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Guyana Agricultural Institute And FAO To Conduct Trials On New Crop

Guyana Agricultural Institute And FAO To Conduct Trials On New Crop

GEORGETOWN, Guyana, August 3, 2017 (CMC) – Trials to ascertain which areas in Guyana are conducive for the production of Quinoa, are likely to commence this September.

The National Agricultural Research and Extension Institute (NAREI), Felix Quinoa Farming Industry (FQFI), and the Food and Agriculture Organization are collaborating to make this a reality.

Yesterday, Chief Executive Officer of NAREI, Dr. Oudho Homenauth, Deputy CEO of NAREI, Brian Sears, and NAREI’s Monitoring and Evaluation Officer, Latecia Frank, met with a team from FQFI and had talks surrounding the importation of seed materials, possible trial sites, and technical training and support .

In July 2015, FQFi, a US-based corporation, signed a Memorandum of Understanding (MOU)with the Ministry of Agriculture, outlining areas of partnership for the introduction and production of Quinoa, to Guyana’s other crops sector.

FQFI was formed in response to a call made by the United Nations to introduce Quinoa, a sustainable food, in developing countries by 2020, in light of the negative effects of climate change on agriculture.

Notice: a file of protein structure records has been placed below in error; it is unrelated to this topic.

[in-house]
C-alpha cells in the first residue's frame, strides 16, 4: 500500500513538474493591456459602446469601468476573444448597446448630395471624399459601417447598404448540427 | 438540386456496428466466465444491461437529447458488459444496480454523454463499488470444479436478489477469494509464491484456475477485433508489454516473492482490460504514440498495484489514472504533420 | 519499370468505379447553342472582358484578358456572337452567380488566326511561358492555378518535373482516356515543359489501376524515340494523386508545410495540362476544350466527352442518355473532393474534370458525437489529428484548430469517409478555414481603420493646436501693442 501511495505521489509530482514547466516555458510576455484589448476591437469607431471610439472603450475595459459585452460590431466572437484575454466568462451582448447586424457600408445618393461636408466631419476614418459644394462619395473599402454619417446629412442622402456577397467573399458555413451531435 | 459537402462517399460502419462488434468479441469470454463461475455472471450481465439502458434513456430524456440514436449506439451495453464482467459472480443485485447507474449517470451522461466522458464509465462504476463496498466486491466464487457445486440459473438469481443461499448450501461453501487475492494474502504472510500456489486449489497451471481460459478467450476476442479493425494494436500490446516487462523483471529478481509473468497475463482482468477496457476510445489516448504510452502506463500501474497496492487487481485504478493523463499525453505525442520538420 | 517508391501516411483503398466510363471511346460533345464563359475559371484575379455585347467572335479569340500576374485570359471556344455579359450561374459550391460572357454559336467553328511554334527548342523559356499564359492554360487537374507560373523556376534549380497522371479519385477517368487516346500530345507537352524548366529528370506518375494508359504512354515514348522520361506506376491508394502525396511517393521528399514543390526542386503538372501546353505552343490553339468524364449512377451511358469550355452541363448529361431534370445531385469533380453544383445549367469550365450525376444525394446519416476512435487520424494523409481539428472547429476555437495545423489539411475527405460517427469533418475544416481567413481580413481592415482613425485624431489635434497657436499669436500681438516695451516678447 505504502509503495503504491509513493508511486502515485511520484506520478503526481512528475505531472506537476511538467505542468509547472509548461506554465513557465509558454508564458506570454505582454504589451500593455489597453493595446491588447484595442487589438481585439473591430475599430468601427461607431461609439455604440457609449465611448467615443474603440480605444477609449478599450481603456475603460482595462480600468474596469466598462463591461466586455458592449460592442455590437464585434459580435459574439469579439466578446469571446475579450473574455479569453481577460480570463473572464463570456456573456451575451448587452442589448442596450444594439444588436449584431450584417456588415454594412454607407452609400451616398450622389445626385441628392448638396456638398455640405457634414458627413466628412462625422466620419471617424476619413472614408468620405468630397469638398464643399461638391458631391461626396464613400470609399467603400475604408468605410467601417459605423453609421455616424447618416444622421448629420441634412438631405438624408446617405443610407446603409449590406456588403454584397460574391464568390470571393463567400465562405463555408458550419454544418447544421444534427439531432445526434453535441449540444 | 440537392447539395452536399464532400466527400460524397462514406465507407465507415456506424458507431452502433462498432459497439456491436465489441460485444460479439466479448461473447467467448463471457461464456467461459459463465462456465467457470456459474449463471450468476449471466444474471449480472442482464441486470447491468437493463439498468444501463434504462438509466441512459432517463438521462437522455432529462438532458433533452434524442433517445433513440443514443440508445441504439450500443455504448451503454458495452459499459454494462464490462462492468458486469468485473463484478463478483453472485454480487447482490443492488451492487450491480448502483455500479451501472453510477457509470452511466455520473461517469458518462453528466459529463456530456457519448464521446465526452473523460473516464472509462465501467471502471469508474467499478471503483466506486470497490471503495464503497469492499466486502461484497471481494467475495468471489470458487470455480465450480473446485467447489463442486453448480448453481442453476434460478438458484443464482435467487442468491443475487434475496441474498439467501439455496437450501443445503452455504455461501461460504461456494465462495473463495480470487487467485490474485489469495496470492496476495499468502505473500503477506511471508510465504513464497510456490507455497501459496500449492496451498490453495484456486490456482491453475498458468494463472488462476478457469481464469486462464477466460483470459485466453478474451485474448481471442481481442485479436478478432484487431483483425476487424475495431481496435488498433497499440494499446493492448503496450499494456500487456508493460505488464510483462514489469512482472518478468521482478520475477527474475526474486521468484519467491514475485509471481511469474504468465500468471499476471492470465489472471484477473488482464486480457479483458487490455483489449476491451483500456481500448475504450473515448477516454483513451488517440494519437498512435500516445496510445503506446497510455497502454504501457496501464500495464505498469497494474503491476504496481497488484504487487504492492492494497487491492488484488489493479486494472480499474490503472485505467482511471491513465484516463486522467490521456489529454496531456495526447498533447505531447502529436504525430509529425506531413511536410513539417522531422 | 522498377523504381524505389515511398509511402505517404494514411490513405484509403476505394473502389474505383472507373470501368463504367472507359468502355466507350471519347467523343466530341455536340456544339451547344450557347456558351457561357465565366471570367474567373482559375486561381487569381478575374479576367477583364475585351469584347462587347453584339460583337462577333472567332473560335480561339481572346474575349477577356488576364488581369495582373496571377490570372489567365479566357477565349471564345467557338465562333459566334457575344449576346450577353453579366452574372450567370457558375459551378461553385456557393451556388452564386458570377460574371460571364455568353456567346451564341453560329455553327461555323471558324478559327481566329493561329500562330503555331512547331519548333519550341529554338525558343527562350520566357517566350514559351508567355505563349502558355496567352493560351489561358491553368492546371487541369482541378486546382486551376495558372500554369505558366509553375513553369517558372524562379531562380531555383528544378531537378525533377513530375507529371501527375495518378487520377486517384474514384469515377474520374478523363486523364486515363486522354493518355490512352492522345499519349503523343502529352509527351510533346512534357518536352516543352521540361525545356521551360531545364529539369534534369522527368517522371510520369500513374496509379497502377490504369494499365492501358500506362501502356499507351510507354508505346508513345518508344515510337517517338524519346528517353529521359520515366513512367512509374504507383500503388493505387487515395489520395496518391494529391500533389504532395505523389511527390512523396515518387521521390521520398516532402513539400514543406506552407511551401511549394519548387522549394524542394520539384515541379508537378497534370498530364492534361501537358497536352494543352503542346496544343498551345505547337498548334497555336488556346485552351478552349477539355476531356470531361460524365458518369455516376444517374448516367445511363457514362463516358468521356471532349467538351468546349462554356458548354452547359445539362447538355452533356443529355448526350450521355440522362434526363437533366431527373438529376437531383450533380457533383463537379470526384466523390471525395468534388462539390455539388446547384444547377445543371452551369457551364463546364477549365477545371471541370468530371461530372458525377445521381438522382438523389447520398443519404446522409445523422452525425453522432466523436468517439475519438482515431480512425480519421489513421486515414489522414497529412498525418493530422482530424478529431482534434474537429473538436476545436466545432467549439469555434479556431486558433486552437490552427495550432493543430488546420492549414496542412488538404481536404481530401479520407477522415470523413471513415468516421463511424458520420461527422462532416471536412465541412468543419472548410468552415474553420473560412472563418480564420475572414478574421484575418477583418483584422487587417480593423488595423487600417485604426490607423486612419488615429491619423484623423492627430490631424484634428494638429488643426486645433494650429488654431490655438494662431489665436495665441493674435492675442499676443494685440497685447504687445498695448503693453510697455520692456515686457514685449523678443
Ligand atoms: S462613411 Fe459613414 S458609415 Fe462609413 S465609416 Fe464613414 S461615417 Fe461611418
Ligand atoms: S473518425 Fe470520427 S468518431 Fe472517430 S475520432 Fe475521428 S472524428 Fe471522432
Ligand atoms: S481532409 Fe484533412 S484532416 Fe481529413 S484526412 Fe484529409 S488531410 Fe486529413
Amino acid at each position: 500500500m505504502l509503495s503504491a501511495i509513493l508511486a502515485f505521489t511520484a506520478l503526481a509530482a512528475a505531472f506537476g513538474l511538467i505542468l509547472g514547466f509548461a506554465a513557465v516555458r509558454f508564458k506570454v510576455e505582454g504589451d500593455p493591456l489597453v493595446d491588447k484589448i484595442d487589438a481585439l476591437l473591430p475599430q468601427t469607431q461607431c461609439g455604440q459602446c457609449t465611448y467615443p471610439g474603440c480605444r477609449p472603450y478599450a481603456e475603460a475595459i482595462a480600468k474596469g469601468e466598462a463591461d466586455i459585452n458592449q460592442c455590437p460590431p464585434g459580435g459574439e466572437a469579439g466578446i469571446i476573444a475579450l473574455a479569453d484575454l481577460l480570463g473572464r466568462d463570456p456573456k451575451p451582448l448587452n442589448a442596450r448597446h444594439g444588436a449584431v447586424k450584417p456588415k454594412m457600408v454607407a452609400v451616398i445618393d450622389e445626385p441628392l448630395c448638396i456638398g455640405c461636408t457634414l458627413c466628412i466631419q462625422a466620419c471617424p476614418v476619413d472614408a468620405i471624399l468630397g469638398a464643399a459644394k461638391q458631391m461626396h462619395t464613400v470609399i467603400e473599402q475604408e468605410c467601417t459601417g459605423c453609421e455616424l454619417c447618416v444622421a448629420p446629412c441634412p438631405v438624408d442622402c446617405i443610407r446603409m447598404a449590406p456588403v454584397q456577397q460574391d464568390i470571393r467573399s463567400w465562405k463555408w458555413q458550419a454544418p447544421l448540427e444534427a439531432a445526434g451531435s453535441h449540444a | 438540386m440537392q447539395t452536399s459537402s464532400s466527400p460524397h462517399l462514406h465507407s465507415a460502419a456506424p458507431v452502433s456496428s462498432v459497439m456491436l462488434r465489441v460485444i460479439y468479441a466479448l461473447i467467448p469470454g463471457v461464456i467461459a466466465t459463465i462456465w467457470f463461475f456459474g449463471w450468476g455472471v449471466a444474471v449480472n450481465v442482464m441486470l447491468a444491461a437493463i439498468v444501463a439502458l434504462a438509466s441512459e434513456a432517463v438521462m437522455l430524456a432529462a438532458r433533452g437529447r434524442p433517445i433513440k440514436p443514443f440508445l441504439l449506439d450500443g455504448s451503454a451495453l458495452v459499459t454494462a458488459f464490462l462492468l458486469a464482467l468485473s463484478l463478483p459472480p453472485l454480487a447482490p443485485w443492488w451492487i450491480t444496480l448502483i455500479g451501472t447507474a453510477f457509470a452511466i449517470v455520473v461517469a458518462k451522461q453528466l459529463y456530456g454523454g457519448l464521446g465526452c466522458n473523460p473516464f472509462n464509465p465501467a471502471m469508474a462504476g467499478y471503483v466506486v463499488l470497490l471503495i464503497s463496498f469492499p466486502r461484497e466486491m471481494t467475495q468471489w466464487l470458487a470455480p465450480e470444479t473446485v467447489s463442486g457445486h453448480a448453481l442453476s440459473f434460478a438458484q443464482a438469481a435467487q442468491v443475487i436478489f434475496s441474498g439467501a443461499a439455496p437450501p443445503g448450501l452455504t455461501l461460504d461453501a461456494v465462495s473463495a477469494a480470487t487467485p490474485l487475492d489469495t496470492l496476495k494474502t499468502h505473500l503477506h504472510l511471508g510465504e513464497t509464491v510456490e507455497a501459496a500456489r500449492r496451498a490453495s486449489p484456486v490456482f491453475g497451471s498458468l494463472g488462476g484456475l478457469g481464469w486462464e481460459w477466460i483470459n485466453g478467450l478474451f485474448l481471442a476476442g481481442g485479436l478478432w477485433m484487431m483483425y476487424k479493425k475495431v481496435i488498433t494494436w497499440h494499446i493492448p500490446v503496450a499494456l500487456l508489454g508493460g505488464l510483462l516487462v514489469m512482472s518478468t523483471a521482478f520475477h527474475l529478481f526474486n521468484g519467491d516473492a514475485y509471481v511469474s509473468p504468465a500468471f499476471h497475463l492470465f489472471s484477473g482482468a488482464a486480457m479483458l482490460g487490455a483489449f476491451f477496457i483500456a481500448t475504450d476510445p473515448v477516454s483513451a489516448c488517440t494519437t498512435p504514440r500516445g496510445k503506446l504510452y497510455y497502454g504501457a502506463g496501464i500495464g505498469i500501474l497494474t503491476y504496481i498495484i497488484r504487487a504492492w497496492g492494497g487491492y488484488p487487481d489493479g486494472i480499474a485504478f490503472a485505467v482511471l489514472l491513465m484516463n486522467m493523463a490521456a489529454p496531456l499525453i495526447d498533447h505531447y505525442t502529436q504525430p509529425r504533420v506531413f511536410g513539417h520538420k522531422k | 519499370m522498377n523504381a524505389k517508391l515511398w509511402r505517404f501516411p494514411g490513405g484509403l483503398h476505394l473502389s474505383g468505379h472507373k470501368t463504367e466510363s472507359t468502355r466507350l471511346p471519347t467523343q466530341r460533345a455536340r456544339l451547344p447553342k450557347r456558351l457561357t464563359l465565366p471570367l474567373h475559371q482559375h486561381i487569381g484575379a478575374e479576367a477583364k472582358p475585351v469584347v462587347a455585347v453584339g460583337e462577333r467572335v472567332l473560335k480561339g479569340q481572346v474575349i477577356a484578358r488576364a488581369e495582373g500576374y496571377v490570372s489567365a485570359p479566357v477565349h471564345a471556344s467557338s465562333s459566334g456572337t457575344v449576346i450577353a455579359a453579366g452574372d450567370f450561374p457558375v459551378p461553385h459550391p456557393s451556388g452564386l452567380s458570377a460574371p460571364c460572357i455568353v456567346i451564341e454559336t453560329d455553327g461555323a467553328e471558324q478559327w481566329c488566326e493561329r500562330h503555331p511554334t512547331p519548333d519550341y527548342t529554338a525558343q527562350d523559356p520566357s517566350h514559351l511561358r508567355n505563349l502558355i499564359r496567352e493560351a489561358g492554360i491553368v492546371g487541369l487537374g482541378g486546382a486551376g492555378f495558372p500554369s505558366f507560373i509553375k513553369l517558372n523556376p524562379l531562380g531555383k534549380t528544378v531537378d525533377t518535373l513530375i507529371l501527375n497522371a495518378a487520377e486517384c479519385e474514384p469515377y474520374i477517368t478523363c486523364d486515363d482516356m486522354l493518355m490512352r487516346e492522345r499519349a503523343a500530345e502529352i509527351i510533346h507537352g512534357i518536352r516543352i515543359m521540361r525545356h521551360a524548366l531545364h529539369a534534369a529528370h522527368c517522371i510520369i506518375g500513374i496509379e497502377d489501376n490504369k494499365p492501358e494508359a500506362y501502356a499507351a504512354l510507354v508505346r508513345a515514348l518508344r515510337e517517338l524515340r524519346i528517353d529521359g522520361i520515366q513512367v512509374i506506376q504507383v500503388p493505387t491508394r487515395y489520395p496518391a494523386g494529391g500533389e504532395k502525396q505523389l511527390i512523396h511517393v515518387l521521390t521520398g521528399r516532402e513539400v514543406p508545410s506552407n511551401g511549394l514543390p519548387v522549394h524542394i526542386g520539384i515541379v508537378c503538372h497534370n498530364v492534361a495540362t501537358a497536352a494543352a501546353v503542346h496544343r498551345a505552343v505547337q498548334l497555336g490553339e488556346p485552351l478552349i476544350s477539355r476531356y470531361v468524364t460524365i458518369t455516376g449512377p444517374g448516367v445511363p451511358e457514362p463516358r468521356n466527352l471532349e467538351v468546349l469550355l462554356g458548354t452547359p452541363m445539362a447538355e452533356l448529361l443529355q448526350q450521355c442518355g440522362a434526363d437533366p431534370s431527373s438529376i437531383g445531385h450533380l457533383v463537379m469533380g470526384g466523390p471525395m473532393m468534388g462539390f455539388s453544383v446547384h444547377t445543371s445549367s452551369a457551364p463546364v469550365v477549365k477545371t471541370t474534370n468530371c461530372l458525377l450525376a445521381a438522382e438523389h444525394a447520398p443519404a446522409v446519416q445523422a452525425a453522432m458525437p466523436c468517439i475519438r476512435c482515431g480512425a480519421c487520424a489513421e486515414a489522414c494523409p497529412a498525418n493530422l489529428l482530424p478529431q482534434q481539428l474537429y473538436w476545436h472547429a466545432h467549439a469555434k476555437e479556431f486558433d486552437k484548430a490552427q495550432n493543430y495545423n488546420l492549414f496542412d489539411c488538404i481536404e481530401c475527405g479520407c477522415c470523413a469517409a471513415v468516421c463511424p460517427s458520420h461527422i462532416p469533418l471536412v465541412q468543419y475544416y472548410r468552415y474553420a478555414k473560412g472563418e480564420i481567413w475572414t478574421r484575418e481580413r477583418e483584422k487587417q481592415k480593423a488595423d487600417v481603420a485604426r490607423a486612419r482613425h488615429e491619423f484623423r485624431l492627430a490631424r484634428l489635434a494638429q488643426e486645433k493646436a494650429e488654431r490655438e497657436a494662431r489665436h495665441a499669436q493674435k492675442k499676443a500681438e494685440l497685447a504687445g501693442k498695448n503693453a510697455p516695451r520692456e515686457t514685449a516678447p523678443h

According to Homenauth, NAREI and, by extension, the government of Guyana, is committed to the introduction of Quinoa to Guyana.

He recalled that Minister of Agriculture, Noel Holder, had announced, during his National Budget 2017 speech in the National Assembly, that Guyana would be introducing this new crop

According to CEO and President of FQFI, Joan Perry, the organisation has partnered with experts on Quinoa at the University of Maryland and Brigham Young University in the United States.

Perry said that FQFI is seeking to have Quinoa grown on a large scale in Guyana, with the involvement of other farmers, and already has a list comprising over 150 persons who are willing to cultivate their lands with the crop.

She expressed confidence that Quinoa – a resilient crop that can be consumed in a variety of ways – could be the next leading crop in the country.

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